Scientists from NUST MISIS have presented an innovative autonomous power source: a compact atomic battery that can last up to 20 years. Due to the original 3-D structure of the beta-voltaic …
Scientists from NUST MISIS have presented an innovative autonomous power source: a compact atomic battery that can last up to 20 years. Due to the original 3-D structure of the beta-voltaic element, its dimensions have decreased by three times, the specific power has increased by 10 times, and the cost has decreased by 50%. The results have been published in the international scientific journal Applied Radiation and Isotopes.
The original device uses the microchannel 3-D structure of a nickel beta-voltaic element. Its peculiarity is that the radioactive element is applied on both sides of the so-called planar p-n junction, which simplifies the cell manufacturing technology, as well as the control of the reverse current that steals the battery power. The special microchannel structure provides an increase in the effective conversion area of the beta radiation by 14 times, which results in an overall increase of current.
“The output electrical parameters of the proposed design were: short-circuit current IKZ—230 nA /cm2 (in the usual planar construction—24 nA), the final power—31nW /cm2, (in the planar one—3nW). The design allows to increase the efficiency of converting the energy released during the decay of a β-source into electricity by an order of magnitude, which in the future will reduce the cost of the source by about 50% due to the rational use of an expensive radioisotope,” said one of the developers Sergey Legotin, Associate Professor of the Department of Semiconductor Electronics and Physics semiconductors at NUST MISIS.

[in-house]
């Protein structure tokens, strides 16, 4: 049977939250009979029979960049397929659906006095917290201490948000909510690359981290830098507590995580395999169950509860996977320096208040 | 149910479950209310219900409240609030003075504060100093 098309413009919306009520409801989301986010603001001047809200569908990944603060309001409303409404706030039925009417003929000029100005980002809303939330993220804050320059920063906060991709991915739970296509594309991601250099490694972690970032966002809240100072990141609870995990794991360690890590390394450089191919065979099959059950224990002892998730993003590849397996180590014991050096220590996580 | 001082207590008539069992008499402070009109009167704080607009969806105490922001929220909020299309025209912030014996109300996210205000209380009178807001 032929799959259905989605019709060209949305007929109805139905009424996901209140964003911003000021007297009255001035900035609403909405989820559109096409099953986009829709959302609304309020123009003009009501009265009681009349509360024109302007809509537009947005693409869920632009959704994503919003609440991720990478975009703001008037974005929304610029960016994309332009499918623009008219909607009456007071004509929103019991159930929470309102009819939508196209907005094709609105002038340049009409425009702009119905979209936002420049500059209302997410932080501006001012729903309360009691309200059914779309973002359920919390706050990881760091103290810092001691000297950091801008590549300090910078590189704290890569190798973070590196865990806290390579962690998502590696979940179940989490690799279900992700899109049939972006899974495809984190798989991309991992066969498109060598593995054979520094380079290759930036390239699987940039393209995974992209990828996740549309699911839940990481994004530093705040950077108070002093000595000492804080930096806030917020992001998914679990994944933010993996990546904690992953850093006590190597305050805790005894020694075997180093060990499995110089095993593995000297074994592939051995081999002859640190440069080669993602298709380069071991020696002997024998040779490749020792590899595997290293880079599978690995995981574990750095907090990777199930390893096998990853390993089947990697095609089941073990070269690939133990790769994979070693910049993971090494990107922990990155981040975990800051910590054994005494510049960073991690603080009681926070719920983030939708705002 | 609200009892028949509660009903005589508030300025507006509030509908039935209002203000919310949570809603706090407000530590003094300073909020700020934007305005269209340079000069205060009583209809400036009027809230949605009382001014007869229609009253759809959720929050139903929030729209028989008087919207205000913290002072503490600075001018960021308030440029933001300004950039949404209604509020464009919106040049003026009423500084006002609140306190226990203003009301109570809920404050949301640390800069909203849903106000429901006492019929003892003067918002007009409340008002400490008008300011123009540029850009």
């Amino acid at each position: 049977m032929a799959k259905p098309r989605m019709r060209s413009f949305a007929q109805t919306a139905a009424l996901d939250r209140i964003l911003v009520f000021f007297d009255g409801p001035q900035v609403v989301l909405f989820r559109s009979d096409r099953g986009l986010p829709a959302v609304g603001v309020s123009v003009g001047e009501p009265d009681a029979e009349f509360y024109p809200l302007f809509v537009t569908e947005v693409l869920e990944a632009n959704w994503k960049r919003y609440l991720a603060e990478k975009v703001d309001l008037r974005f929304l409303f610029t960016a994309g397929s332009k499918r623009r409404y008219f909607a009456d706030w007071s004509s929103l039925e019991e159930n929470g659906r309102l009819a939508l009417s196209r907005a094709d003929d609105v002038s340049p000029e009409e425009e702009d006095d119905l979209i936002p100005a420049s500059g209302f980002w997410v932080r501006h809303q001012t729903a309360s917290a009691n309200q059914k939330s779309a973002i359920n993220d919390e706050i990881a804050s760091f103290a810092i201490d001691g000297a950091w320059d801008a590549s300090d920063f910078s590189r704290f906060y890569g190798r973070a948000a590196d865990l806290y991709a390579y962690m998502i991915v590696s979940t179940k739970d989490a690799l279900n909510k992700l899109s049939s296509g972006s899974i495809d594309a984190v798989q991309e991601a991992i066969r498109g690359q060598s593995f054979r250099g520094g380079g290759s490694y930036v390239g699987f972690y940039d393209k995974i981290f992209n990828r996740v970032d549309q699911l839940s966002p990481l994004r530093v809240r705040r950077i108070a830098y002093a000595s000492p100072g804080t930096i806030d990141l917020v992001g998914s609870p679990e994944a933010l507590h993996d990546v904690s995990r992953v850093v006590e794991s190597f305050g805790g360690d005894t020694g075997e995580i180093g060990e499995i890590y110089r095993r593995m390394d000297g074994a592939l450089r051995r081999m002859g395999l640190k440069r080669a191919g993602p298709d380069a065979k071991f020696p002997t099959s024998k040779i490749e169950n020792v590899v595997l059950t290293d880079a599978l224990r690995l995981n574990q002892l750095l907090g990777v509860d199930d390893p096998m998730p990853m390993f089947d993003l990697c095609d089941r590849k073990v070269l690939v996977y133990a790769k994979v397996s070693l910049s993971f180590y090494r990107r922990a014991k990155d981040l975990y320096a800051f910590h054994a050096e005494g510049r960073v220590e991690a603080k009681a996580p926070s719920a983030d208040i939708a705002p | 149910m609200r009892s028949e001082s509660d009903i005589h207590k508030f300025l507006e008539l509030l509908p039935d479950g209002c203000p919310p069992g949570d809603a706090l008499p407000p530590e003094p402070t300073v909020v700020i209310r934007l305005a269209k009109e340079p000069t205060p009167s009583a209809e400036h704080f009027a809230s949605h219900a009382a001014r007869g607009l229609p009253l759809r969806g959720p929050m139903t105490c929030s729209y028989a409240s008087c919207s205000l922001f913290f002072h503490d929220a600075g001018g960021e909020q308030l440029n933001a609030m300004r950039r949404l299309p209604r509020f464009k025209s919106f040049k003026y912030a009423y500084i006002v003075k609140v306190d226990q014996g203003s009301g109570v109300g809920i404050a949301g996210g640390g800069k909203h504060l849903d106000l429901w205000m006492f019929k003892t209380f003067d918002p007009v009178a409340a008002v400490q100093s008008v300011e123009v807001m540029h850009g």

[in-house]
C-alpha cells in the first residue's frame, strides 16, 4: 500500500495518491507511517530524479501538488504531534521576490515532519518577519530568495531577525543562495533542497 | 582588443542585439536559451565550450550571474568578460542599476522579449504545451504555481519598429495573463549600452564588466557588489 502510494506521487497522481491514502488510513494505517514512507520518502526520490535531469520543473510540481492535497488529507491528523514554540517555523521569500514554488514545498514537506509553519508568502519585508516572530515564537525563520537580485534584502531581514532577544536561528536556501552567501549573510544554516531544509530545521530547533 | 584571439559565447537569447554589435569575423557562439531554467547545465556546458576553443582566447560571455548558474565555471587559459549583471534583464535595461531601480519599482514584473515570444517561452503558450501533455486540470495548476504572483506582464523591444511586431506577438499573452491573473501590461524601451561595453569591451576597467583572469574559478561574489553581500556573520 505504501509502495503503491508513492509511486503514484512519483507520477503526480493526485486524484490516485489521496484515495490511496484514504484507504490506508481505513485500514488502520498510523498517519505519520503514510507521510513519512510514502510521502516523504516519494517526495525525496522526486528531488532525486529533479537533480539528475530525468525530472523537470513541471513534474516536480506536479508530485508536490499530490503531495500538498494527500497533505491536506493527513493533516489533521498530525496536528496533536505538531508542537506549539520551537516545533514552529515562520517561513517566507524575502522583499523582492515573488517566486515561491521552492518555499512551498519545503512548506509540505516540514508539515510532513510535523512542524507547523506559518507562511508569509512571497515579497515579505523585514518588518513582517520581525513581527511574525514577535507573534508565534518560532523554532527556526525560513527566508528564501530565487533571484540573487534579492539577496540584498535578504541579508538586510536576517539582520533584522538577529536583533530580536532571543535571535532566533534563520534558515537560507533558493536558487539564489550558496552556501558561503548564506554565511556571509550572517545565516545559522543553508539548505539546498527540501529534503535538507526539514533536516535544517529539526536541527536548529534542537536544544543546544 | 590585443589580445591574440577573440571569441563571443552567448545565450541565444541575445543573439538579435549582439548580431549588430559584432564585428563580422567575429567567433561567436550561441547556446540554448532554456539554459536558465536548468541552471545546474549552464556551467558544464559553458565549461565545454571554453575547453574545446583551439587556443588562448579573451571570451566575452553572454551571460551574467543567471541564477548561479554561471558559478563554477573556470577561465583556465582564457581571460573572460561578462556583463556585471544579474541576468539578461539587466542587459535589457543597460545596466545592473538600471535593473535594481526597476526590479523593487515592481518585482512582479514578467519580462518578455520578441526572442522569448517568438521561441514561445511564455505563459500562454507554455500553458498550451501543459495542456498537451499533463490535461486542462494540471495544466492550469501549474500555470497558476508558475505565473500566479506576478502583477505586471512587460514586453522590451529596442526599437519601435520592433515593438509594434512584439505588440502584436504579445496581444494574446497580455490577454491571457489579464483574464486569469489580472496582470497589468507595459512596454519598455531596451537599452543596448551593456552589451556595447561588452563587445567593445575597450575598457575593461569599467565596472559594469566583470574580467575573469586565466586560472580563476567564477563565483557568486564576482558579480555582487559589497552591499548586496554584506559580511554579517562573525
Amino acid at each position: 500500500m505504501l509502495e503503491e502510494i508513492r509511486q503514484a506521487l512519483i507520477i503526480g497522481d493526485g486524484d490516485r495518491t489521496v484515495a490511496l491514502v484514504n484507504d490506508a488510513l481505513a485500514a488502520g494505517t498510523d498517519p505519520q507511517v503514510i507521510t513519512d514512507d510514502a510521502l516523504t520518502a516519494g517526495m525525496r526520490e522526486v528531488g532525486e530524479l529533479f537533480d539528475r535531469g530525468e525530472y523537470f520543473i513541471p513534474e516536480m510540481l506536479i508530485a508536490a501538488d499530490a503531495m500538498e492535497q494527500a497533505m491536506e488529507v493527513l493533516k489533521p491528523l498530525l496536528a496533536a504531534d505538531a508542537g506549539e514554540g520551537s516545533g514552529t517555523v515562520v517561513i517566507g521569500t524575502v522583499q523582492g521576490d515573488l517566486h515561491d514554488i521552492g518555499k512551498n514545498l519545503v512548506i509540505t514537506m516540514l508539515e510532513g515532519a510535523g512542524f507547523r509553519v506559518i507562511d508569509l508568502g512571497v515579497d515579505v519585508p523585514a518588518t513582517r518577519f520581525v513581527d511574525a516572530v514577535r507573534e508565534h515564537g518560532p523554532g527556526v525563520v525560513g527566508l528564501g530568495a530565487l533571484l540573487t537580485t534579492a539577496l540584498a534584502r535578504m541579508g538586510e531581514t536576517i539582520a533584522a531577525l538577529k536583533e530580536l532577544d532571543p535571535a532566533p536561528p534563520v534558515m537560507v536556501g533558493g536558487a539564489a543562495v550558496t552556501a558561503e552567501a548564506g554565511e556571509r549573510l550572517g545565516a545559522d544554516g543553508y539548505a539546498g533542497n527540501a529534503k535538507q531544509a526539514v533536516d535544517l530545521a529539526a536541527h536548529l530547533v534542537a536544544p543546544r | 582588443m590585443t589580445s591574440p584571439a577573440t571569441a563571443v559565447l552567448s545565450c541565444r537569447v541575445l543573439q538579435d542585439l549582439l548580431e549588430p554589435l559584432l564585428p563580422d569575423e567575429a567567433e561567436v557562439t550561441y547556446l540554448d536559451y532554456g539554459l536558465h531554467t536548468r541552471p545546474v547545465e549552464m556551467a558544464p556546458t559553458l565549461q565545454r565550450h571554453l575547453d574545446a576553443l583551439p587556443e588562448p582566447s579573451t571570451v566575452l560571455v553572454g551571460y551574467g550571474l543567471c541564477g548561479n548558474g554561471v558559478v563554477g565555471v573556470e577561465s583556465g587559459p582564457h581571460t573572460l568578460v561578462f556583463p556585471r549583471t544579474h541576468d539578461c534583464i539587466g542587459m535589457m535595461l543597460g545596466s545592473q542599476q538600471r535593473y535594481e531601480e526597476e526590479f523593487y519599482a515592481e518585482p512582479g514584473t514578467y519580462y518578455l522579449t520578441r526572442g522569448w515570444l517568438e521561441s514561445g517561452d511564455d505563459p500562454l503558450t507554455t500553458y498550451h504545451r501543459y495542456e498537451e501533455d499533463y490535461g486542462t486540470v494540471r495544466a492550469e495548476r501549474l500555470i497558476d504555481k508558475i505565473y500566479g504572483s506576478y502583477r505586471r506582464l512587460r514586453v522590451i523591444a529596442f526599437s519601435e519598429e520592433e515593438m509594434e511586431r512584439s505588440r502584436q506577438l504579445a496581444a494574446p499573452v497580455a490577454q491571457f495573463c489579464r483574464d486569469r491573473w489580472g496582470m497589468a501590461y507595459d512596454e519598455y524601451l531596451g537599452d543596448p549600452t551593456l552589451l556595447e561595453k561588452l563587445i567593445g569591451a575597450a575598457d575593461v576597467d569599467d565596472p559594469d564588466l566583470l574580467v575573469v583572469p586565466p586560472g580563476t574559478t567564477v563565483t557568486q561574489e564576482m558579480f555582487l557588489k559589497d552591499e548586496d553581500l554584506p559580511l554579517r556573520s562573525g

At the same time, the development will make it possible to increase the specific power by an order of magnitude, due to which the weight and dimensions of the batteries based on them will decrease three times while maintaining the required output power level.
The battery can be used in several functional modes: as an emergency power supply and temperature sensor in devices used at extreme temperatures and in hard-to-reach (or completely inaccessible) places: in space, under water, in high-altitude areas.
At the moment, the developers are completing the procedure for international patenting of the invention, and the device itself has already been recognized by foreign experts. In particular, in the review of the international marketing research agency Research and Markets, NUST MISIS has been named one of the key players in the global betavoltaic batteries market. The university ranks among such companies as City Labs, BetaBatt, Qynergy Corp and Widetronix.
The review indicates that the development of NUST MISIS scientists—a battery based on beta-voltaic cells (BVE) – has great potential since the demand for reliable batteries with a long service life is growing in all industries. Taking into account the unique characteristics—small size and safety—the development of NUST MISIS scientists will be able to occupy a significant share of the power supply market.